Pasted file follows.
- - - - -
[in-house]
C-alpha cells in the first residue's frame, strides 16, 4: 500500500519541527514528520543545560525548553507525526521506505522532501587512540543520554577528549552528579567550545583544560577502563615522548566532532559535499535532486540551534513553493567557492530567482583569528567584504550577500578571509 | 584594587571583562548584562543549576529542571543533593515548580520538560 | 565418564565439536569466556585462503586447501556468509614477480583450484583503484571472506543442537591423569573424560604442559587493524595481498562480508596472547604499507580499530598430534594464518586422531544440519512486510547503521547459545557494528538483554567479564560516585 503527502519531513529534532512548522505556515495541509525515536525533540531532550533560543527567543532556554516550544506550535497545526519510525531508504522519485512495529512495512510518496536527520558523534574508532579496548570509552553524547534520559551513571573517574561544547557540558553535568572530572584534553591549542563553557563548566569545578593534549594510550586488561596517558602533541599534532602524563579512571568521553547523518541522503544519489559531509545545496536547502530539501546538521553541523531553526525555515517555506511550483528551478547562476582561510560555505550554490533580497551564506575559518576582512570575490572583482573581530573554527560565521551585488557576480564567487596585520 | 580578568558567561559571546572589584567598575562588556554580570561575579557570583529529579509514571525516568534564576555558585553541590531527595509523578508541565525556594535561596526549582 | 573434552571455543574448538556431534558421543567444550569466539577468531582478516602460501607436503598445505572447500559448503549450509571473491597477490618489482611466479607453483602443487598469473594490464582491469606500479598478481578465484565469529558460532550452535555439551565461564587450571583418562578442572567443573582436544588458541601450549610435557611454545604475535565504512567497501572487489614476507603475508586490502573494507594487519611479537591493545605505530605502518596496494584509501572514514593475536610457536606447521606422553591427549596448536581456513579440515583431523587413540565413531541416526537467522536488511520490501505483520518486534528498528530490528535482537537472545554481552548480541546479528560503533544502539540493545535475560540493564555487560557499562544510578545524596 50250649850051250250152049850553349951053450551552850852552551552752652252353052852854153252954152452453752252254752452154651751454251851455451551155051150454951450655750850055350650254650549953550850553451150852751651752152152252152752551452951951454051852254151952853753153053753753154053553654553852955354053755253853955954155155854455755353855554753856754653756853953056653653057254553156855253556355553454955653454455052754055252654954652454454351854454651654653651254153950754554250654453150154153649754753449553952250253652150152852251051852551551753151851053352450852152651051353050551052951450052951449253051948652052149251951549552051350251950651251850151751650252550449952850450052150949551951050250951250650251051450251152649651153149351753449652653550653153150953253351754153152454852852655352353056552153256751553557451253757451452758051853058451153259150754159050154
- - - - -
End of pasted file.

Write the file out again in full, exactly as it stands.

[in-house]
C-alpha cells in the first residue's frame, strides 16, 4: 500500500519541527514528520543545560525548553507525526521506505522532501587512540543520554577528549552528579567550545583544560577502563615522548566532532559535499535532486540551534513553493567557492530567482583569528567584504550577500578571509 | 584594587571583562548584562543549576529542571543533593515548580520538560 | 565418564565439536569466556585462503586447501556468509614477480583450484583503484571472506543442537591423569573424560604442559587493524595481498562480508596472547604499507580499530598430534594464518586422531544440519512486510547503521547459545557494528538483554567479564560516585 503527502519531513529534532512548522505556515495541509525515536525533540531532550533560543527567543532556554516550544506550535497545526519510525531508504522519485512495529512495512510518496536527520558523534574508532579496548570509552553524547534520559551513571573517574561544547557540558553535568572530572584534553591549542563553557563548566569545578593534549594510550586488561596517558602533541599534532602524563579512571568521553547523518541522503544519489559531509545545496536547502530539501546538521553541523531553526525555515517555506511550483528551478547562476582561510560555505550554490533580497551564506575559518576582512570575490572583482573581530573554527560565521551585488557576480564567487596585520 | 580578568558567561559571546572589584567598575562588556554580570561575579557570583529529579509514571525516568534564576555558585553541590531527595509523578508541565525556594535561596526549582 | 573434552571455543574448538556431534558421543567444550569466539577468531582478516602460501607436503598445505572447500559448503549450509571473491597477490618489482611466479607453483602443487598469473594490464582491469606500479598478481578465484565469529558460532550452535555439551565461564587450571583418562578442572567443573582436544588458541601450549610435557611454545604475535565504512567497501572487489614476507603475508586490502573494507594487519611479537591493545605505530605502518596496494584509501572514514593475536610457536606447521606422553591427549596448536581456513579440515583431523587413540565413531541416526537467522536488511520490501505483520518486534528498528530490528535482537537472545554481552548480541546479528560503533544502539540493545535475560540493564555487560557499562544510578545524596 50250649850051250250152049850553349951053450551552850852552551552752652252353052852854153252954152452453752252254752452154651751454251851455451551155051150454951450655750850055350650254650549953550850553451150852751651752152152252152752551452951951454051852254151952853753153053753753154053553654553852955354053755253853955954155155854455755353855554753856754653756853953056653653057254553156855253556355553454955653454455052754055252654954652454454351854454651654653651254153950754554250654453150154153649754753449553952250253652150152852251051852551551753151851053352450852152651051353050551052951450052951449253051948652052149251951549552051350251950651251850151751650252550449952850450052150949551951050250951250650251051450251152649651153149351753449652653550653153150953253351754153152454852852655352353056552153256751553557451253757451452758051853058451153259150754159050154